Over the past months, racism has become front and center in the news.
Many people are expressing outrage regarding both past and present incidents of racism and hate here in B.C. and beyond. And while we know that victims of racism can be traumatized by the inaction of bystanders, most people freeze up when they witness incidents of racism, often due to a lack of skills, according to a group of local facilitators who are putting on an online workshop later this month to help.
Thanh Tazumi, Naomi L. Wolfe and Sanchit Mittal are offering a 2.5-hour workshop in A.R.T. (Anti-Racism Response Training) Jan. 25 for anyone who wants to be better at dealing with racist encounters.
A.R.T., developed by Dr. Ishu Ishiyama – and recently adapted and enhanced by these facilitators – uses a witness-centered approach to disrupting racism. This training is designed to encourage participants to shift from being frozen or silent bystanders to becoming active witnesses. In doing so, the group says, “we can disrupt racism and build a safer and more inclusive community.”
Thanh (Do) Tazumi and her family immigrated to Canada as refugees in 1984. After graduating from university in 1996, she married and she and her husband have two daughters. For 10 years, Tazumi has coordinated anti-racism, diversity, and organizational change projects. She has also co-facilitated workshops on intercultural communication, diversity & inclusion, and Anti-Racism Response Training. She was also instrumental in launching the annual Walk Away From Racism in Campbell River.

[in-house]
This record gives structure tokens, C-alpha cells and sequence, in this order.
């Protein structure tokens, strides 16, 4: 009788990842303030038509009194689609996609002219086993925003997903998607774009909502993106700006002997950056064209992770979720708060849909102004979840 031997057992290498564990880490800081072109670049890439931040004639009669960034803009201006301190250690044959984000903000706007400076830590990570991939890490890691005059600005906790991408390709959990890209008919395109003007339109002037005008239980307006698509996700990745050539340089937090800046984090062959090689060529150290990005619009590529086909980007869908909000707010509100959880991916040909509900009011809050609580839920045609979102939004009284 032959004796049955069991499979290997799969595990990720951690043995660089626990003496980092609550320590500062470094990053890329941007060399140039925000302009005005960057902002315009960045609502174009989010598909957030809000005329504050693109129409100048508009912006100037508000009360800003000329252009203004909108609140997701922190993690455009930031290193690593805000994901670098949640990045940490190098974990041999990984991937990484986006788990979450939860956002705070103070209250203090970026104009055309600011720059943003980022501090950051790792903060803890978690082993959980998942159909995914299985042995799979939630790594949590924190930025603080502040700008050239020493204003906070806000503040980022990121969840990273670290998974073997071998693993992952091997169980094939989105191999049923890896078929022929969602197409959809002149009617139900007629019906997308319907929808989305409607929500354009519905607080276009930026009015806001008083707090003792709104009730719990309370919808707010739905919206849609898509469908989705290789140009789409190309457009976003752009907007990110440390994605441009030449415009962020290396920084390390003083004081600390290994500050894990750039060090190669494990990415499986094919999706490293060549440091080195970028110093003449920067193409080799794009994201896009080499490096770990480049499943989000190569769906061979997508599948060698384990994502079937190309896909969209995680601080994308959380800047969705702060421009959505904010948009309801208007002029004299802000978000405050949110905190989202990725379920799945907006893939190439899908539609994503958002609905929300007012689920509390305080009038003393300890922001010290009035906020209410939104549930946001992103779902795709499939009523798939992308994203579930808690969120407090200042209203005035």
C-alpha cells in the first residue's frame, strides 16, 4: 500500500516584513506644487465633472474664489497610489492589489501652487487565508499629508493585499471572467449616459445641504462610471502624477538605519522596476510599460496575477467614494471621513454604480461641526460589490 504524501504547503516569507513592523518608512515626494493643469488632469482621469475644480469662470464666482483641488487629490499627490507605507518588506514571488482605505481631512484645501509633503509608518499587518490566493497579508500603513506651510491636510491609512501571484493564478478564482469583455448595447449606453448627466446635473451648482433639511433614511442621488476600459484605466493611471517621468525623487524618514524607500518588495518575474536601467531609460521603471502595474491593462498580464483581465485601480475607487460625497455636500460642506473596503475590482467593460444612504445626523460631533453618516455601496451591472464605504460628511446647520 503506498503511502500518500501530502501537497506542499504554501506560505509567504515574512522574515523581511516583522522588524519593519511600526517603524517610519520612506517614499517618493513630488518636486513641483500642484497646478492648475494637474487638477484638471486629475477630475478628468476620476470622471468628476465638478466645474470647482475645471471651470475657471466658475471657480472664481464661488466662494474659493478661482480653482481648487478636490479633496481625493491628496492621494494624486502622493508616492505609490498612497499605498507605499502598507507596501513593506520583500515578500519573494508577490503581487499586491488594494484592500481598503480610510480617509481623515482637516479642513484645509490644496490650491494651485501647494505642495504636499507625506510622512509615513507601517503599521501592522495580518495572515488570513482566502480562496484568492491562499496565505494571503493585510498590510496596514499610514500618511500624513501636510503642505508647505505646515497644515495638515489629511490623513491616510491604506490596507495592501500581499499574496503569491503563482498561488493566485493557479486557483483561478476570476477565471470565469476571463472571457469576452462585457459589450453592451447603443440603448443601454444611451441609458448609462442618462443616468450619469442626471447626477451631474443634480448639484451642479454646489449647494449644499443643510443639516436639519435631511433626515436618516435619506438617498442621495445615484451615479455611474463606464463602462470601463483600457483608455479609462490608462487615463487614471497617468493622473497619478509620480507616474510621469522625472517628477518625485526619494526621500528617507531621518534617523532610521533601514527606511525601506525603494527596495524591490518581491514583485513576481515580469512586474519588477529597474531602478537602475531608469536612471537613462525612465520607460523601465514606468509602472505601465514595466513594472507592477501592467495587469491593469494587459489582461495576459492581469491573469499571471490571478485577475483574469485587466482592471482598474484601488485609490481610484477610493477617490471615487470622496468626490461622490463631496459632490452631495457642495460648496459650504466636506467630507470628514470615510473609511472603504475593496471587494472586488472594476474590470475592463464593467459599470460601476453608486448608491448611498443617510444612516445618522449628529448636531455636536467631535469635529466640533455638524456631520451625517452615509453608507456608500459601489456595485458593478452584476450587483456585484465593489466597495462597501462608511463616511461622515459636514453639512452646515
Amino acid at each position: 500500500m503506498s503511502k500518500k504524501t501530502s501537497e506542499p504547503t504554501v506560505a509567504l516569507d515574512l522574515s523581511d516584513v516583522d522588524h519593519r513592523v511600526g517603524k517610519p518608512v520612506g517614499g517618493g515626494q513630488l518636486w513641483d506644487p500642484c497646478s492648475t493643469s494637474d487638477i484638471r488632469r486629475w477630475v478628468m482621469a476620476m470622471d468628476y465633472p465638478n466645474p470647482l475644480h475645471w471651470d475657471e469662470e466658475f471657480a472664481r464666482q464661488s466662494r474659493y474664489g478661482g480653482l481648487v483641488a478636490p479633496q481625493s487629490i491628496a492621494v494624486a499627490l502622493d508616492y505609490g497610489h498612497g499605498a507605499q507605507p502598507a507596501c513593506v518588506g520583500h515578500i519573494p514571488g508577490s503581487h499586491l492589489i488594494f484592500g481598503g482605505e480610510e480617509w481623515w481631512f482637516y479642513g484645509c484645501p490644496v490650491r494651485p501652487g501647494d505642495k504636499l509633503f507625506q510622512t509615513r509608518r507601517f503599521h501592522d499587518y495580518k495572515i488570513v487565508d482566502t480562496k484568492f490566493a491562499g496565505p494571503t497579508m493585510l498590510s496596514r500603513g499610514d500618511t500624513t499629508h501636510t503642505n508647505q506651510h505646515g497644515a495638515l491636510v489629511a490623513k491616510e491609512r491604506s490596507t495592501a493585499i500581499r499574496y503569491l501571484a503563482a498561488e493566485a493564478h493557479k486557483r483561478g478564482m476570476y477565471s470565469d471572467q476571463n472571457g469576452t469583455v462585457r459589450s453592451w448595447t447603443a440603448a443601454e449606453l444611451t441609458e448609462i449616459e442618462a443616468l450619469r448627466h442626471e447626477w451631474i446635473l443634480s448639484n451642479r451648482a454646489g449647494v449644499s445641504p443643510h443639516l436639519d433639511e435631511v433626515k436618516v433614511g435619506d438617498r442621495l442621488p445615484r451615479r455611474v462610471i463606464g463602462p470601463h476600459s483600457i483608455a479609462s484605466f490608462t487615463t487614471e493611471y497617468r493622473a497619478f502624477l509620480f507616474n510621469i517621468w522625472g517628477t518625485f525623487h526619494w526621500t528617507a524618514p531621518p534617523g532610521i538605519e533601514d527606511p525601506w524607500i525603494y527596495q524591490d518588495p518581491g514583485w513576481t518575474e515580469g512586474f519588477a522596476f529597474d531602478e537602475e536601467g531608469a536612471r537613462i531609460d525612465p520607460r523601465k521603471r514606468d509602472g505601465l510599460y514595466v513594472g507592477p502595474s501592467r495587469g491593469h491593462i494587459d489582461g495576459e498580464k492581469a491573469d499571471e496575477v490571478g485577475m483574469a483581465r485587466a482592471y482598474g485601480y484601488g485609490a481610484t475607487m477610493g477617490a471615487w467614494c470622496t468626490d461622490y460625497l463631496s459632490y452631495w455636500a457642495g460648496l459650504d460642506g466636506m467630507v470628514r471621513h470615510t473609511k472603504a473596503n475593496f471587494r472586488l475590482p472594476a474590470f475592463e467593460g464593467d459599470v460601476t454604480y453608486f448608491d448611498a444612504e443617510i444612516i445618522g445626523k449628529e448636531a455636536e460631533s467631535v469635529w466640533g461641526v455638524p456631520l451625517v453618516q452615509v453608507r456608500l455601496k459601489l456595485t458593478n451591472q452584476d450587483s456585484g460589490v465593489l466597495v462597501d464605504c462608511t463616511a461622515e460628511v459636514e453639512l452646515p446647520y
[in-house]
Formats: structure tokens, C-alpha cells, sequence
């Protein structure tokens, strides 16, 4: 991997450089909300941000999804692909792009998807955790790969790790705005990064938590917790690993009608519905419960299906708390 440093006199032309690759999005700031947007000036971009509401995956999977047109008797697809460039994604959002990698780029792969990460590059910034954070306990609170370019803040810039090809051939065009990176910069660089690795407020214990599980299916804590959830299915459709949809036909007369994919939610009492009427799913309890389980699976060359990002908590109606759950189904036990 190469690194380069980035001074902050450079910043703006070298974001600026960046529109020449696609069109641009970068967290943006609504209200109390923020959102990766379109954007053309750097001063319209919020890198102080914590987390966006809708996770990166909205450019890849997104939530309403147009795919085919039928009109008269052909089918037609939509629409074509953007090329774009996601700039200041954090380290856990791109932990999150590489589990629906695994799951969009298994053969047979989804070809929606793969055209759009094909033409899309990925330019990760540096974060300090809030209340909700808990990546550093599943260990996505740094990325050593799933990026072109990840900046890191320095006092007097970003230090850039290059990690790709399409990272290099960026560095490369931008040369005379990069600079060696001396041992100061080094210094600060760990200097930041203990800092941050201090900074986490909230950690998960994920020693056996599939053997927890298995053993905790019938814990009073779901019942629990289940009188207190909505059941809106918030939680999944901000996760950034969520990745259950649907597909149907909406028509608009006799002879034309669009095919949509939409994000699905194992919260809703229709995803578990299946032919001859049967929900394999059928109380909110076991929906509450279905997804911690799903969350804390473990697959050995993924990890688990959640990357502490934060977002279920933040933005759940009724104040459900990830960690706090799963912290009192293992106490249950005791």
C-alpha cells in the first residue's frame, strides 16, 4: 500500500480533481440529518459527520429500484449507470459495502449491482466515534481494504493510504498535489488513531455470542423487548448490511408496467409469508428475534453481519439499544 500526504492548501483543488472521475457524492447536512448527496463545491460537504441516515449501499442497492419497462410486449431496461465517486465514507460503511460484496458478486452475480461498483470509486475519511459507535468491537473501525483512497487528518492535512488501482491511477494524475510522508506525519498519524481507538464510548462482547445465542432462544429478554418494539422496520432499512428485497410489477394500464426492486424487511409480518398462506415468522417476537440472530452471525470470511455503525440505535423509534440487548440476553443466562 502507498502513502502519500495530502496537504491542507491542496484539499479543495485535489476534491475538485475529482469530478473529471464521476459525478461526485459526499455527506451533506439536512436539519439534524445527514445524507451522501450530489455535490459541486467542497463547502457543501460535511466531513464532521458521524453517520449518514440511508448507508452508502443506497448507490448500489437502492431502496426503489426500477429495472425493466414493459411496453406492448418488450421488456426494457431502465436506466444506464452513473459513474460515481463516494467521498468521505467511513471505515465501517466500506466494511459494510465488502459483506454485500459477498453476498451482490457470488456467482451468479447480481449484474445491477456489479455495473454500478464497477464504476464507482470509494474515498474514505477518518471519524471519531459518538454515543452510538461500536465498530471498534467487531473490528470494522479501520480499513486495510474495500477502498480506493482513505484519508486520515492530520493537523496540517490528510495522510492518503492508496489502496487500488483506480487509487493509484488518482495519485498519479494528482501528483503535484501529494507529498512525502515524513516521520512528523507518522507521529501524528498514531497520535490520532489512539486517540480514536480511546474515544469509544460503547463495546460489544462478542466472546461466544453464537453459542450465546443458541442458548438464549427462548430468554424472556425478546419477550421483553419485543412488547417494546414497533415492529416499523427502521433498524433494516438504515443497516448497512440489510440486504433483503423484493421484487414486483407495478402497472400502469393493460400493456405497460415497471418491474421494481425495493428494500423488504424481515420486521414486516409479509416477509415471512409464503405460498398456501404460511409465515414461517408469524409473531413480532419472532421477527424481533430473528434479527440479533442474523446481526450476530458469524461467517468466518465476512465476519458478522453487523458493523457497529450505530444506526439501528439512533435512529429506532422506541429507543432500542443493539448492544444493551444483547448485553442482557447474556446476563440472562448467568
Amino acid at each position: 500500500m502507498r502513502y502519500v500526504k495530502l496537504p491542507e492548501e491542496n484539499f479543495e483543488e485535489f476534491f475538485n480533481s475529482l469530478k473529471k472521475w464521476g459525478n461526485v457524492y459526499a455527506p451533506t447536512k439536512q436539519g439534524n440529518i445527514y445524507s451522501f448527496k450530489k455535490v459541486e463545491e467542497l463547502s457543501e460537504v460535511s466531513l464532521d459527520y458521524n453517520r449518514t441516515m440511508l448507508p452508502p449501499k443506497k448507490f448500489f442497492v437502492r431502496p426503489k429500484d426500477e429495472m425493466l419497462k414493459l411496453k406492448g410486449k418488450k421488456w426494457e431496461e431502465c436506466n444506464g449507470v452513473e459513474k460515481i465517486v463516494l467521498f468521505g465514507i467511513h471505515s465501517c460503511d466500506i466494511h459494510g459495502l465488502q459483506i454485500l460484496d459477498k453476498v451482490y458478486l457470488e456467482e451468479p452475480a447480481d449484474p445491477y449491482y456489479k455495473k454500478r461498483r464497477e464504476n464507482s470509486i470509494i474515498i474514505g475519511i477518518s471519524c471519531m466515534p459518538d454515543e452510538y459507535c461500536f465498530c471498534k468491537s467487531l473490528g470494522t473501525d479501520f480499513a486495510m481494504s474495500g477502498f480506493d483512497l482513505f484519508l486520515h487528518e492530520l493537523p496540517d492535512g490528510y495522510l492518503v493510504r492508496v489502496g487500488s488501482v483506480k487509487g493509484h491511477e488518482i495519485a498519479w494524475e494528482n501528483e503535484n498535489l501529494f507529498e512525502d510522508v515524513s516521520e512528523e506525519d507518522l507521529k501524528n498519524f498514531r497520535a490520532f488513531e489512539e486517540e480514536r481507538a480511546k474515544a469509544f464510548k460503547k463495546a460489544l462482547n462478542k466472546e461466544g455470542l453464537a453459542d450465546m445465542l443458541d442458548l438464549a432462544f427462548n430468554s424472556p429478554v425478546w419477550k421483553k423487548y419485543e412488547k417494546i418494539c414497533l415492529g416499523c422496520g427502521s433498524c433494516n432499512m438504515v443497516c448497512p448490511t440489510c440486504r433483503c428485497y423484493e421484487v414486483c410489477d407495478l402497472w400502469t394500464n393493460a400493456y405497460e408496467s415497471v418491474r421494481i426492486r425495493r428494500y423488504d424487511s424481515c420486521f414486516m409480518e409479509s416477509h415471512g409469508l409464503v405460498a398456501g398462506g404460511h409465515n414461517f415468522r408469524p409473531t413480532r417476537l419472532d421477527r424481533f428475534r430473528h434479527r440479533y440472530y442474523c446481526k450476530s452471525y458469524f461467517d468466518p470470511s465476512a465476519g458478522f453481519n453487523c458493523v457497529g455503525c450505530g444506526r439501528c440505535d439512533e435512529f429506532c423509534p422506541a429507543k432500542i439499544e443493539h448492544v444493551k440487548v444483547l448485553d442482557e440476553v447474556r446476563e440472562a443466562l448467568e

Naomi L. Wolfe is a settler Canadian from Saskatchewan who also spent 20 years in the USA and Guatemala. She is grateful to have spent the last 30 years living, working and raising two sons in Oyster River, Vancouver Island, traditional territory of the E’iksan People. During a long career as ESL faculty at North Island College, Wolfe gained a deep understanding of the barriers faced by her diverse community. She facilitates Anti-Racism Response Training, intercultural communication, Theatre for Living, and Compassionate Listening (TCLP) workshops, and has presented at conferences in BC and internationally.
Sanchit Mittal holds two master’s degrees and has diverse experience working with various marginalized communities, including LGBTQ2+ and refugees. Mittal deeply values equity, diversity, inclusion, and is passionate about truth and reconciliation and social justice work, including A.R.T. Sanchit has co-facilitated workshops on many themes, including LGBTQ2+ inclusion, intercultural communication, allyship, and microaggressions.
The workshop takes place Monday, Jan. 25 from 3 to 5:30 p.m. on Zoom.
The group says the workshop is “highly interactive and involves experiential activities to develop and strengthen active witnessing skills. Over Zoom, we use a combination of chat box, slides, polls, video clips, scenarios, breakout room discussions and practice sessions, stories and readings, and whole group learning. Please come prepared for full engagement in the workshop by connecting via PC with video and microphone.”
More information can be found at the Eventbrite event page here, where you can also register for the event.
Tickets are $20.